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The Great Depression and the Rise of the Refrigerator

• October 09, 2012 • 12:14 PM

How the gleaming white fridge changed our relationship to food.

Refrigerator ads from the April 16, 1933 edition of the San Antonio Light (San Antonio, TX)

When I moved to Los Angeles and began my search for an apartment I was a little surprised by the fact that a refrigerator wasn’t included with most of the units I toured. In every other city where I’ve ever lived, the average apartment always included a refrigerator with the cost of rent. I was only looking for a one-bedroom apartment, but I was expecting that this was the norm everywhere for the most basic of apartments.

When I asked the manager of the apartment building I wound up renting from why there was no refrigerator, she explained that the property only supplies “the essentials.” When I pointed out that the building came with an underground parking space, she just stared at me blankly. It was in her silence that I came to understand a subtle difference between Los Angeles and the rest of the country: parking is essential, keeping perishable food fresh is not.

My belief that a refrigerator is an essential part of any home obviously comes from a place of tremendous privilege. For centuries, people have struggled with attempts at keeping food fresh. Only in the 20th century (after the first World War) did American consumers see the arrival of a slick new invention that would dramatically change our relationship with food; how we shopped and how we ate. But somewhat surprisingly, the rapid adoption of the electric refrigerator in American homes has its roots in an unlikely decade: the 1930s.

The Great Depression, despite all the hardships of the American people, would see the meteoric rise of the refrigerator. At the start of the 1930s, just 8 percent of American households owned a mechanical refrigerator. By the end of the decade, it had reached 44 percent. The refrigerator came to be one of the most important symbols of middle class living in the United States. While the upper class rarely interacted with such appliances, given the fact that they had servants, the middle class woman of the 1930s lived in a “servantless household”—a phrase you see repeatedly in scholarship about this era. The refrigerator was tied to one of the most fundamental and unifying of middle class events: the daily family meal. And it was in providing for your family that the refrigerator became a point of pride.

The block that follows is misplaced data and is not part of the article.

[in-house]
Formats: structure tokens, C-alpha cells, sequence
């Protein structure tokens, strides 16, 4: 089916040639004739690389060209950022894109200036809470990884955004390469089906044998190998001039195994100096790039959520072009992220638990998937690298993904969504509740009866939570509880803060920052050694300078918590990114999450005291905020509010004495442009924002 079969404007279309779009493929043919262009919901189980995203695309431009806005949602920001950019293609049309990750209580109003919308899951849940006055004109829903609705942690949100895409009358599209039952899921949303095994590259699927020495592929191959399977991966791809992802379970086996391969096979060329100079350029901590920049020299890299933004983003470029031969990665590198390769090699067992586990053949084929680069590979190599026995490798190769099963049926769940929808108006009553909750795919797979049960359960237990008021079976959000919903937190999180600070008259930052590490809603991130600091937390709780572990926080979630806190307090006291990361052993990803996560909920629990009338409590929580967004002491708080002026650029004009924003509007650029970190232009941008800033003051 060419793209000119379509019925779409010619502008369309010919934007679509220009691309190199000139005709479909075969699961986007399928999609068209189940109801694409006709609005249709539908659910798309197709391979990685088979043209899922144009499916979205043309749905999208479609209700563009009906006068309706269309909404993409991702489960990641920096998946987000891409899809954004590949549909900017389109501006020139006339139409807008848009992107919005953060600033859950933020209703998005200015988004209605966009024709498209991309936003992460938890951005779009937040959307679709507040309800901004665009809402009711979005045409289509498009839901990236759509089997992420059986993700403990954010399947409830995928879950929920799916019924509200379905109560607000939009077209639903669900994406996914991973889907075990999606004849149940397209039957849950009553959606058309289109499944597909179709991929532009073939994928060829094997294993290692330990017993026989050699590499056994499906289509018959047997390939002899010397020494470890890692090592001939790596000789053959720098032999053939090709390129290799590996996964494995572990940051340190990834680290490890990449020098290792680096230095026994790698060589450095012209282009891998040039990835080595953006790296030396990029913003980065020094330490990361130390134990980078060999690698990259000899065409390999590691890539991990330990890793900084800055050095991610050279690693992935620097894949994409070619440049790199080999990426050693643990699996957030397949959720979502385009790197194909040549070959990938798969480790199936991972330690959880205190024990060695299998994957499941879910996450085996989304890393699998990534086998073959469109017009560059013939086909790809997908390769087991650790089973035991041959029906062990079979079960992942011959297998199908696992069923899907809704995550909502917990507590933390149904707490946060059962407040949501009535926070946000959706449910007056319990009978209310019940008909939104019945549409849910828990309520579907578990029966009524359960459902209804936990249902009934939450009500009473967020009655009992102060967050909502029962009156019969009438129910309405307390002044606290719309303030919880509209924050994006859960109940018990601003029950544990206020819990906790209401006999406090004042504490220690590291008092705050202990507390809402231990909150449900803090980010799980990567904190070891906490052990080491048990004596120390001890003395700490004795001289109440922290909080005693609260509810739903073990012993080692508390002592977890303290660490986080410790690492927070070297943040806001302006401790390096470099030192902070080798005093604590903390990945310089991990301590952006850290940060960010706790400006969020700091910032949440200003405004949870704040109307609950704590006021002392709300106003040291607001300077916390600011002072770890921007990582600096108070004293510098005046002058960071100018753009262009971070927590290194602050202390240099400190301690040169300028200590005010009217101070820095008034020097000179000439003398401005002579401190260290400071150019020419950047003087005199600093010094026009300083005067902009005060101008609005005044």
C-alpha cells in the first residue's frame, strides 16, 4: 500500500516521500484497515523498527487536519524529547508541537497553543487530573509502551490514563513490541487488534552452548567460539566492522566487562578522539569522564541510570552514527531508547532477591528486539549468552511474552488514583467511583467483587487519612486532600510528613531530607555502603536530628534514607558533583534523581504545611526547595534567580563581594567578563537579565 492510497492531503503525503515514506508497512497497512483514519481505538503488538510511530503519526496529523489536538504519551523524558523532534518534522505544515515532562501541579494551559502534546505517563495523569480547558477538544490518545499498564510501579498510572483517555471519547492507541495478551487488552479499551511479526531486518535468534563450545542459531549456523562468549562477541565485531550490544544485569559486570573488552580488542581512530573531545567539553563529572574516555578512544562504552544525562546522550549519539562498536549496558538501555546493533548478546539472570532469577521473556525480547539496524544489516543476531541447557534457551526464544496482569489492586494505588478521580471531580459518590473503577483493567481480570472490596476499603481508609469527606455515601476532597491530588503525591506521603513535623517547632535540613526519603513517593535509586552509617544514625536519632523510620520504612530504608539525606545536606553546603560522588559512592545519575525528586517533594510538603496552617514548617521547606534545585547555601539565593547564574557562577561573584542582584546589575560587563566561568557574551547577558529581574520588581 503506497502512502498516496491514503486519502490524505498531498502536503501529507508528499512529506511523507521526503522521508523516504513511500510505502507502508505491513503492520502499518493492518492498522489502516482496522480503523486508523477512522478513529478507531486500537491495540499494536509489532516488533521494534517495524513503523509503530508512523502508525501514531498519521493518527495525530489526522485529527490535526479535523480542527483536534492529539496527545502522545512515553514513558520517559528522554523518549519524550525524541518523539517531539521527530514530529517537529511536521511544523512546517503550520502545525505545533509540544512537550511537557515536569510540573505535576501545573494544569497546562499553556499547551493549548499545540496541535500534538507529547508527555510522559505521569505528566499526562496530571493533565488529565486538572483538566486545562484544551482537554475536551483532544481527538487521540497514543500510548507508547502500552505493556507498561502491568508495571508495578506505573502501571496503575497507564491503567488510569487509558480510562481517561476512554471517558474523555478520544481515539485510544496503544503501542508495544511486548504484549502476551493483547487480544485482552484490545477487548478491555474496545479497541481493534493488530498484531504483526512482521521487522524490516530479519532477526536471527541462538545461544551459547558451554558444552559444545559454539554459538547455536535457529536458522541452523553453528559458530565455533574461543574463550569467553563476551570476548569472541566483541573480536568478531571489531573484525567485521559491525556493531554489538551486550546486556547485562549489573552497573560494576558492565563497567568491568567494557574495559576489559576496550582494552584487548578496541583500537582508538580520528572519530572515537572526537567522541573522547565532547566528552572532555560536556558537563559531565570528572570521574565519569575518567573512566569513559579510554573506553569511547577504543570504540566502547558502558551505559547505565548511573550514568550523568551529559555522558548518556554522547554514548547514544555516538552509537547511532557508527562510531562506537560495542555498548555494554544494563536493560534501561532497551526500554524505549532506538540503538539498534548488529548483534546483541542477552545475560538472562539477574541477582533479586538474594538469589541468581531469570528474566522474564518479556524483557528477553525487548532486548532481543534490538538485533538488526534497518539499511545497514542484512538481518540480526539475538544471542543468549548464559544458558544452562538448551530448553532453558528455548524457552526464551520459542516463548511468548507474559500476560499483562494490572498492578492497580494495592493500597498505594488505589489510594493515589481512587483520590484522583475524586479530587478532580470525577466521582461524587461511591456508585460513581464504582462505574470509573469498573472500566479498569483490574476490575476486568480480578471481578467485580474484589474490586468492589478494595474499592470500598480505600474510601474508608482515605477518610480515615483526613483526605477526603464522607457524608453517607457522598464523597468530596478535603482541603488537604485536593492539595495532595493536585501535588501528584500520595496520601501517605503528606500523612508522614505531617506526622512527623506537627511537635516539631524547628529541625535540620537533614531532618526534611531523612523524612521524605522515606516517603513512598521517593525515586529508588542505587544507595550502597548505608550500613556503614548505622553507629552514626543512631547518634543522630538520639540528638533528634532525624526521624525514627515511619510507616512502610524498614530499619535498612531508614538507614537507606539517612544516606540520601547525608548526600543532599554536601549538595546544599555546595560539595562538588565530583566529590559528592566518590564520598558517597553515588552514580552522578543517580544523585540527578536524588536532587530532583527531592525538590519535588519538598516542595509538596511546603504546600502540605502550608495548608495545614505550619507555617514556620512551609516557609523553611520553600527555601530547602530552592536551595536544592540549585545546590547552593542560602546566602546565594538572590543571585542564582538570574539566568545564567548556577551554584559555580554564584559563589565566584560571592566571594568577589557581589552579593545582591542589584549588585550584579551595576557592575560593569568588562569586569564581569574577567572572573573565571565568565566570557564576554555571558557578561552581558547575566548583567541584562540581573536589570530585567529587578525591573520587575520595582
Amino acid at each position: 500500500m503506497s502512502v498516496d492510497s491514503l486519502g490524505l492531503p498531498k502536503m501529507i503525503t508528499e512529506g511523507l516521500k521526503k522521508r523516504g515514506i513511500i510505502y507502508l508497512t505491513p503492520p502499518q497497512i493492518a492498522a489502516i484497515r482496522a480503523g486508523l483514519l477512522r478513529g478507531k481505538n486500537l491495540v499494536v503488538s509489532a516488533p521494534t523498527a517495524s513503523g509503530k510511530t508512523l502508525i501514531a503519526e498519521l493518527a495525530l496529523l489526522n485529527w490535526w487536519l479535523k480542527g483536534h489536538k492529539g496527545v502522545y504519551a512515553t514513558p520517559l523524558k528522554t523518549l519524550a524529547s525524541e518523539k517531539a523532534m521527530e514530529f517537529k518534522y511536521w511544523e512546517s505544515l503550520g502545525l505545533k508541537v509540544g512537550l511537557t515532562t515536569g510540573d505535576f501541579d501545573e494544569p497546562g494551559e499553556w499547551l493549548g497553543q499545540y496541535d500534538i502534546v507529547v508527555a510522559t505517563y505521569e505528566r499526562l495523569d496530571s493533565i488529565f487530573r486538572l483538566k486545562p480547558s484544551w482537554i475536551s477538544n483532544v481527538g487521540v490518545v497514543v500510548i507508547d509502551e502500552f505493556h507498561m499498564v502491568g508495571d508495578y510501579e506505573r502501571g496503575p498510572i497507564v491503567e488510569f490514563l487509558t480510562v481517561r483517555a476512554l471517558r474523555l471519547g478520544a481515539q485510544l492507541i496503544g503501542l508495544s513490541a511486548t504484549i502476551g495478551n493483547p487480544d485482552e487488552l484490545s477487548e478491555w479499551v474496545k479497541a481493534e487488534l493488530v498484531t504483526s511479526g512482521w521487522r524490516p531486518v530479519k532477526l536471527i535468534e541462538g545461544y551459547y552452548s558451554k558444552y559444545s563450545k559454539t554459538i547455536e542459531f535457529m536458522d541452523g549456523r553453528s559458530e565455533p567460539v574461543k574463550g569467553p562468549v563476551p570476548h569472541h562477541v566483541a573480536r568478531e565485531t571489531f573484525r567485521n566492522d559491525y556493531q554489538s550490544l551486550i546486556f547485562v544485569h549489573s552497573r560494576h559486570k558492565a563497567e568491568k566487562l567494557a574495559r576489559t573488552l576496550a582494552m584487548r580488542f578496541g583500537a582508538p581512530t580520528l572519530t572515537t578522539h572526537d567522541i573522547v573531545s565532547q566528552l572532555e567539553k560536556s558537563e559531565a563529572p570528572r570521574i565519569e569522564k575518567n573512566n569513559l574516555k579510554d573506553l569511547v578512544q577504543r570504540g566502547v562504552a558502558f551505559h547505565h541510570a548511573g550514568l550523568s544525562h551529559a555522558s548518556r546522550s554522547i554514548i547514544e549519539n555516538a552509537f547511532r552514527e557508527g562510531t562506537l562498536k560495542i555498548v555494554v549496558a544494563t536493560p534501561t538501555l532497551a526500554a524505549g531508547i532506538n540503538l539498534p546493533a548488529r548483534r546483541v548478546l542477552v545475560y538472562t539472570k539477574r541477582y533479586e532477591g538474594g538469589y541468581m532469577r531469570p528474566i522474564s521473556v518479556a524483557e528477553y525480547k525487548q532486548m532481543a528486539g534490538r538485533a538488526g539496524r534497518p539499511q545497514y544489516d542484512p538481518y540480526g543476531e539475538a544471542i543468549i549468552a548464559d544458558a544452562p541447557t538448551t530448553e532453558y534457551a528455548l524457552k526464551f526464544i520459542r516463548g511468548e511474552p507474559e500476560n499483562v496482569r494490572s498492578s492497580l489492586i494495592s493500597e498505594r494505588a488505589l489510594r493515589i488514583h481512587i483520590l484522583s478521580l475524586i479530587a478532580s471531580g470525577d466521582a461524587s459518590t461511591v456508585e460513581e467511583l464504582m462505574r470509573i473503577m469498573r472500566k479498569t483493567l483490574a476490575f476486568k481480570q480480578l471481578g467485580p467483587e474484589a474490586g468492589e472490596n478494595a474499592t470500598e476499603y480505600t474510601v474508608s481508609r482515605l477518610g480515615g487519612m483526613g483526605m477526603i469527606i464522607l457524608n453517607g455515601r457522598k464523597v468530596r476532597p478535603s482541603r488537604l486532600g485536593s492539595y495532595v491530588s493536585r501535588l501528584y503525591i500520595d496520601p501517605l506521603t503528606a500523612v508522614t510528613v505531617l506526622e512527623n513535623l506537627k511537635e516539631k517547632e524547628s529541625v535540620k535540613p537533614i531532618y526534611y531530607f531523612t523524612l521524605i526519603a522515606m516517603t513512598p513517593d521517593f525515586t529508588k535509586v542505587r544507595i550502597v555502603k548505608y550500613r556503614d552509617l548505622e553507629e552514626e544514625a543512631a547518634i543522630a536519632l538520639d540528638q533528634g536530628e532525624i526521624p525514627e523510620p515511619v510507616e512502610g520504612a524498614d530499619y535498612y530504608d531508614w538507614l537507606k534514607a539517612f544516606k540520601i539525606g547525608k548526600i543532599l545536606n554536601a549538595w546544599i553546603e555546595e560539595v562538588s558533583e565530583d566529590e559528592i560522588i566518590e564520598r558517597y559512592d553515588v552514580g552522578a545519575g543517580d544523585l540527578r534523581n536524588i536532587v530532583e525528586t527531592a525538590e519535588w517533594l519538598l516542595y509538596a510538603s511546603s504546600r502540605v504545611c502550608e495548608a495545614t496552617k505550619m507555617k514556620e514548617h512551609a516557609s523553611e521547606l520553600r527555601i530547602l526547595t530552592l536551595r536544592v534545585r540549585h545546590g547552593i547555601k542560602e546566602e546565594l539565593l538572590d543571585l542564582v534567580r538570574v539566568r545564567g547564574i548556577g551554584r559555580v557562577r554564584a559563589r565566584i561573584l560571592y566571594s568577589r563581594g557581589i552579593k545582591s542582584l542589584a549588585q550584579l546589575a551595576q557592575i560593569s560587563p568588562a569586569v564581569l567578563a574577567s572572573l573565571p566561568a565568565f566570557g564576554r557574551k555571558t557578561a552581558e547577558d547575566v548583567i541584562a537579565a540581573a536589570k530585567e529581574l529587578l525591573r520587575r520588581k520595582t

The refrigerator of the 1930s was often the color white, which people associated with cleanliness and proper hygiene. As Shelley Nickles notes in her 2002 paper “Preserving Women: Refrigerator Design as Social Process in the 1930s,” the whiteness of the appliance was supposed to signify that a woman cared about the safety and health of her family:

The refrigerator’s primary function, preserving food, was now linked visually to the responsibilities of the average housewife to provide a clean, safe environment for her family. Contrasting to diverse, localized practices of food preservation and wooden iceboxes kept in service areas and used primarily by servants, these white, steel refrigerators were conceptualized as part of the ordinary kitchen. By buying a white refrigerator and keeping it in the kitchen, the housewife expressed her awareness of modern sanitary and food preservation standard; her ability to keep the refrigerator white and devoid of dirt represented the extent to which she met these standards.

Ad for a Sears Coldspot refrigerator in the February 1932 issue of The American Magazine

The newspapers and magazines of the 1930s were filled with advertisements for the refrigerator—a luxury that was rapidly coming down in price. The advertisements above appeared in a 1933 edition of the San Antonio Light in Texas and show the hard push by advertisers to reach the middle class, despite tough economic times. That refrigerator advertised in 1933 as $99.50 would cost about $1,700 adjusted for inflation—not cheap, but within reach of families who might consider it a priority to feel a part of the aspirational American middle class.

The electric refrigerator was also touted as economical in the long term, after the initial investment. The advertisement at right appeared in the February 1932 issue of The American Magazine. Billing the Sears Coldspot electric refrigerator as “Tomorrow’s refrigerator!” the ad claims that it operates at half the cost of iceboxes:

Tomorrow’s refrigerator! Ultra-modern to its massive chromium-plated hardware. Sealed freezing unit with a lifetime oil supply that never needs thought. Operates at about half the cost of ice. One-piece, no-seam porcelain interior with rounded corners is easy to clean. Unqualified guarantee. Approved by Good Housekeeping Institute. Four sizes, each priced at a triple saving.

The magazine ad implored shoppers to shop at Sears because it was “The Thrift Store of the Nation.” Despite the rise of the modern refrigerator, the 1930s were an incredibly dark time for cash-strapped Americans. And yet here in the year 2012, I can’t imagine the refrigerator as anything but essential; much like an Angeleno’s car, I suppose.

 

Matt Novak
Matt Novak writes about past visions of the future for BBC.com and Smithsonian.com.

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